Doctors in at least eight nations, including the U.S., are now treating patients infected with the disease – which is related to smallpox. The first confirmed case of monkeypox in the U.S. was found in a man from Massachusetts, and doctors in New York also began looking into another possible case there.
Community transmission is likely, doctors say, as some cases involve patients with no travel history to a country where monkeypox is endemic.
"Most sites [of monkeypox] outbreaks have been in Central and West Africa – like Nigeria for example – and sporadic cases in travelers in the U.S.," Dr. Peter Chin-Hong of the University of California San Francisco said.
Monkeypox cases have also been identified in the United Kingdom, with the U.K. Health Security Agency identifying 11 infected patients. The country's health authorities urged Britons with "unusual rashes or lesions on any part of their body, especially genitalia" to get in touch with the National Health Service at the soonest.
According to Dr. Michael Head of the University of Southampton, those infected with monkeypox typically have "fever, headache, some nausea and prominent skin wounds – the boils and the scabs that appear."
Both the U.S. and U.K. announced that they have obtained vaccines to use against monkeypox in the same manner as how they addressed COVID-19.
The U.S. government has ordered monkeypox vaccines worth $119 million for 13 million Americans, while the U.K. Health Secretary Sajid Javid announced the procurement of "safe and effective" vaccines against the new infectious disease.
According to the Centers for Disease Control and Prevention, monkeypox was first found in 1958 in monkeys kept for research. The first human case was recorded in 1970 in the Democratic Republic of Congo amid an effort to eliminate smallpox in the country.
The monkeypox scare seems like another "plandemic" designed to instill fear and subdue the population two years after COVID-19 reared its head. It also appeared to line up with predictions from Microsoft co-founder and vaccine advocate Bill Gates. (Related: Monkeypox just the latest engineered distraction as controlled demolition of human civilization accelerates.)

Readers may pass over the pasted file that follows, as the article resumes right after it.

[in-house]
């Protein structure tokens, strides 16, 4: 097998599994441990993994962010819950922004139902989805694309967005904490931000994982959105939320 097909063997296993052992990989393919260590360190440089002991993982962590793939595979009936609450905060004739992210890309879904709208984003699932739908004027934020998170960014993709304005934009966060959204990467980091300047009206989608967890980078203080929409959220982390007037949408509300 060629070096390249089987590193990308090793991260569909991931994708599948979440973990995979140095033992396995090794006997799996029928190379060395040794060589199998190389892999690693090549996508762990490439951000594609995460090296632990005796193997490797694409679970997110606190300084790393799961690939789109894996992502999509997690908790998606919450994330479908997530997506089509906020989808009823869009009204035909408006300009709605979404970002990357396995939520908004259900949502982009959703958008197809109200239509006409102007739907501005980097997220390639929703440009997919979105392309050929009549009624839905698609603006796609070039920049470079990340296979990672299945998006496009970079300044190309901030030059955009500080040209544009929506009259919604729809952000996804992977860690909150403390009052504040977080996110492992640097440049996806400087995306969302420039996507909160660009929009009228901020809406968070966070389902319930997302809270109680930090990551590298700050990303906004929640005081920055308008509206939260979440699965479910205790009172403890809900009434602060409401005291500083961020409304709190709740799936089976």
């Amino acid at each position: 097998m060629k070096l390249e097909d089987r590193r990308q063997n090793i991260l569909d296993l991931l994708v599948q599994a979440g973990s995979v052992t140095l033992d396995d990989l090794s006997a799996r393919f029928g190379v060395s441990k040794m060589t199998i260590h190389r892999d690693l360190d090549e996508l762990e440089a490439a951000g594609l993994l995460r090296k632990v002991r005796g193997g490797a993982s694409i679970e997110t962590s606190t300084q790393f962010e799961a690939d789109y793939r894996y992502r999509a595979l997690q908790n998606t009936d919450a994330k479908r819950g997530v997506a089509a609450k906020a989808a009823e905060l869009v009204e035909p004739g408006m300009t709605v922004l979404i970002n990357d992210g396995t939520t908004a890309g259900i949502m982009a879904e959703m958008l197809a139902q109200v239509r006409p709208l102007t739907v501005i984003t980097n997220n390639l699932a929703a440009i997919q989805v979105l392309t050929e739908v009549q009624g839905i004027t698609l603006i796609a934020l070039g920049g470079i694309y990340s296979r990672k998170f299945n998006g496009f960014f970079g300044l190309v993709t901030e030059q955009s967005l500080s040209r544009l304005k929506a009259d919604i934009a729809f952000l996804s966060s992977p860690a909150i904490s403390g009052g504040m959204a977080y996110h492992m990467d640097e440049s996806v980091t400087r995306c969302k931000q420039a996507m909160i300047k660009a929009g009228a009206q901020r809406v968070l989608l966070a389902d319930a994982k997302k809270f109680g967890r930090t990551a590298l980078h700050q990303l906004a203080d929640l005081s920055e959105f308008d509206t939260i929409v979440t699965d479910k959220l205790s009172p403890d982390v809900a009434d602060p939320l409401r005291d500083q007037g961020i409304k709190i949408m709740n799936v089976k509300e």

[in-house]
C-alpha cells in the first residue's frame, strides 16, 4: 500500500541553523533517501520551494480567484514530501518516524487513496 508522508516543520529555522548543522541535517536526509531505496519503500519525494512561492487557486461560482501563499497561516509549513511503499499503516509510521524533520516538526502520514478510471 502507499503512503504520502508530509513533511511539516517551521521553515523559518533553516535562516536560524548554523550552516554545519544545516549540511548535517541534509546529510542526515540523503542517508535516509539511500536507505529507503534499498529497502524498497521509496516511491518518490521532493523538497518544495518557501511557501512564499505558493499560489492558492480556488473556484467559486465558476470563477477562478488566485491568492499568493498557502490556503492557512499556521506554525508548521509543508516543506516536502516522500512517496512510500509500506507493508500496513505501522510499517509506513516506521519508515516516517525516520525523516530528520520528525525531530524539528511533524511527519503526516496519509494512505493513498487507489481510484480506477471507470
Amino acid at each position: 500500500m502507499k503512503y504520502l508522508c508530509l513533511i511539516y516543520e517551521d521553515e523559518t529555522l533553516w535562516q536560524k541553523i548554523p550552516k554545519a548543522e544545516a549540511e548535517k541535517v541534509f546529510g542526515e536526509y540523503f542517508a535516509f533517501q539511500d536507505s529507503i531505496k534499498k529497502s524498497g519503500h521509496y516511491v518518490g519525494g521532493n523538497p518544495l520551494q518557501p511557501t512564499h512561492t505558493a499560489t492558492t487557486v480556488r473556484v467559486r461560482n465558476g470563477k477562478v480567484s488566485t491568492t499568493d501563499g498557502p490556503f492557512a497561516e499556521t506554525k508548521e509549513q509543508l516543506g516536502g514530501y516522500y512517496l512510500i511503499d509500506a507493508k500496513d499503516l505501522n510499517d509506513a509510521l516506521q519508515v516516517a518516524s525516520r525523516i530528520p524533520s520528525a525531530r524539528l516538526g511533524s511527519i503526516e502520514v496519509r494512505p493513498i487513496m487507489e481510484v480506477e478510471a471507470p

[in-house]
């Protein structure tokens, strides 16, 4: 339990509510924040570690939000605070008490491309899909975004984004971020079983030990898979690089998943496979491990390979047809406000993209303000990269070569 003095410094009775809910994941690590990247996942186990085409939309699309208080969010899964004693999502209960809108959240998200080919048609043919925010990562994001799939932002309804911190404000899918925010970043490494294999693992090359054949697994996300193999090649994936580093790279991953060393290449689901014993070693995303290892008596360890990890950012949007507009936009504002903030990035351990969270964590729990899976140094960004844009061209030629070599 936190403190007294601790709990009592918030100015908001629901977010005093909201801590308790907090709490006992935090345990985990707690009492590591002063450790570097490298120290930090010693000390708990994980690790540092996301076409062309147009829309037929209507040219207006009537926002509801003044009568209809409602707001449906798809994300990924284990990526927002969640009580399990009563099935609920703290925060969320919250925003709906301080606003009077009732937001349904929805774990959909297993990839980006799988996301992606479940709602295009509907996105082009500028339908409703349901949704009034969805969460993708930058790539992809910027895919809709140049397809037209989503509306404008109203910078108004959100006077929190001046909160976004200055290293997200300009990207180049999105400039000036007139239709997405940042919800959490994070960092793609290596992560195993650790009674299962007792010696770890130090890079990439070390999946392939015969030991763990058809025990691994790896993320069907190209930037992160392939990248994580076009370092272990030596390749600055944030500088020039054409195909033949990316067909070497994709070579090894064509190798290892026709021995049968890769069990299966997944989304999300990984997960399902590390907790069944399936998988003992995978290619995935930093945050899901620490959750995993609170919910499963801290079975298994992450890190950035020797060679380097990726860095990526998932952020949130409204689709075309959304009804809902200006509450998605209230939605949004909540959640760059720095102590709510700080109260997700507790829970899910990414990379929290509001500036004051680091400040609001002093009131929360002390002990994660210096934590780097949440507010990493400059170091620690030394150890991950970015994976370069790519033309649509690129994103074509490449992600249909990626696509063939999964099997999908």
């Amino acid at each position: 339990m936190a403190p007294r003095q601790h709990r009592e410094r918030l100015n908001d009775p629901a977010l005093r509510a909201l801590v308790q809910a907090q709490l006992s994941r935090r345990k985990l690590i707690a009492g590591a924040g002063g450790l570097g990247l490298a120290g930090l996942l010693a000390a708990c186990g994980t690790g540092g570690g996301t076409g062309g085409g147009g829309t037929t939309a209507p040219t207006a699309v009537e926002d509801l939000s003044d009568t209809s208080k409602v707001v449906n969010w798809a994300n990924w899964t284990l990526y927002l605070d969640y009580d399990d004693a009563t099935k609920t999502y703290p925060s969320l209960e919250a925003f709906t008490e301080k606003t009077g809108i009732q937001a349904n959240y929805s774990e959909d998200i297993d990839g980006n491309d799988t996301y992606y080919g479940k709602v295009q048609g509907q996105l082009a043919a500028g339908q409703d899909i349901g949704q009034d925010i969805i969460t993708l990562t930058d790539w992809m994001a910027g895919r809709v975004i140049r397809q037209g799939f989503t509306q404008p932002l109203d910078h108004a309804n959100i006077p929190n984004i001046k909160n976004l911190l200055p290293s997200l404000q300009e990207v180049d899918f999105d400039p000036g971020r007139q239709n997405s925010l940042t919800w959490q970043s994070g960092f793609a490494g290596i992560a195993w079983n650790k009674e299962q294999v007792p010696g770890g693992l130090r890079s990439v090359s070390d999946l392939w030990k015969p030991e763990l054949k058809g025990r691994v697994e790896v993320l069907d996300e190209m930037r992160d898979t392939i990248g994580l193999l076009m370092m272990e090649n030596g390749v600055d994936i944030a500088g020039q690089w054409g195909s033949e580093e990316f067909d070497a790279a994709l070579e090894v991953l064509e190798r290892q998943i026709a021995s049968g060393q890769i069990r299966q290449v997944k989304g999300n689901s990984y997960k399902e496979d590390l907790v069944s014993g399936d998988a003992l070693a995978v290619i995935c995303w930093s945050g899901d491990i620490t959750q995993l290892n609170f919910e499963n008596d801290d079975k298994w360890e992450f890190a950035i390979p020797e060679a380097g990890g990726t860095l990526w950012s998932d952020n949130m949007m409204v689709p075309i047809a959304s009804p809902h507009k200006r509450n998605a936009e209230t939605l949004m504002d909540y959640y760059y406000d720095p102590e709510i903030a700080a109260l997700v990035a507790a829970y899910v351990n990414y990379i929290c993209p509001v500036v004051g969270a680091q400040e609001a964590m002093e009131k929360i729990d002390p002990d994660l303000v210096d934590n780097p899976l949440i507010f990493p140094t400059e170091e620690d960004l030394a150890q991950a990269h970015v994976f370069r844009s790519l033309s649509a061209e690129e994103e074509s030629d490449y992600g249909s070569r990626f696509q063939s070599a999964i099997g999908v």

During an interview, Gates reiterated the need to be prepared for future pandemics that may break out.
"We have to make sure that we're ready, because there will be another pandemic. There's so many lessons about how we weren't prepared [and] how we should have handled things differently. You know, when [those are] clearly in our mind, those investments need to be made," he said.
"We [also] have to bring this [COVID-19 pandemic] to end, primarily by getting the vaccine out in large numbers to the entire world."
The 2021 annual letter from the Bill and Melinda Gates Foundation, run by the technocrat and his former wife, pointed out that the pandemic served as a defining moment for this generation.
"Just as WWII led to greater cooperation between countries to protect the peace and prioritize the common good, we think that the world has an important opportunity to turn the hard-won lessons of this pandemic into a healthier, more equal future for all," the letter added.
Ultimately, Gates had been predicting the emergence of a pandemic since 2015. "If anything kills over 10 million people in the next few decades, it's most likely to be a highly infectious virus. If we start now, we can be ready for the next epidemic," he said at the time.
Watch the video below that touches on monkeypox and how it lines up with Gates' prediction.
This video is from the channel The Prisoner on Brighteon.com.
More related stories: